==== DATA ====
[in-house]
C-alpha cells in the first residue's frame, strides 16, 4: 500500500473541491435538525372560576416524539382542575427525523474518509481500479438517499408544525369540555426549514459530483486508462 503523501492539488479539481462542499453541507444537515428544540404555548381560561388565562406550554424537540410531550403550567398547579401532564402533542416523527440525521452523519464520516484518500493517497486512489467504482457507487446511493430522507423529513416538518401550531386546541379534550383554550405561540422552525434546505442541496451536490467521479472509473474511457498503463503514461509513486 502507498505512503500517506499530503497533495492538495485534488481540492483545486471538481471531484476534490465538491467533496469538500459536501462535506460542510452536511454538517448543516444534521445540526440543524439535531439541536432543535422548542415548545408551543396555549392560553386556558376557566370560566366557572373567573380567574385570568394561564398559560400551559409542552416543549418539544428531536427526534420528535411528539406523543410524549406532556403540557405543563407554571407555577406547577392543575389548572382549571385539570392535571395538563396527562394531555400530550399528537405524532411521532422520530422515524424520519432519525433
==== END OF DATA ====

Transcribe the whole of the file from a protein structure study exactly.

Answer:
[in-house]
C-alpha cells in the first residue's frame, strides 16, 4: 500500500473541491435538525372560576416524539382542575427525523474518509481500479438517499408544525369540555426549514459530483486508462 503523501492539488479539481462542499453541507444537515428544540404555548381560561388565562406550554424537540410531550403550567398547579401532564402533542416523527440525521452523519464520516484518500493517497486512489467504482457507487446511493430522507423529513416538518401550531386546541379534550383554550405561540422552525434546505442541496451536490467521479472509473474511457498503463503514461509513486 502507498505512503500517506499530503497533495492538495485534488481540492483545486471538481471531484476534490465538491467533496469538500459536501462535506460542510452536511454538517448543516444534521445540526440543524439535531439541536432543535422548542415548545408551543396555549392560553386556558376557566370560566366557572373567573380567574385570568394561564398559560400551559409542552416543549418539544428531536427526534420528535411528539406523543410524549406532556403540557405543563407554571407555577406547577392543575389548572382549571385539570392535571395538563396527562394531555400530550399528537405524532411521532422520530422515524424520519432519525433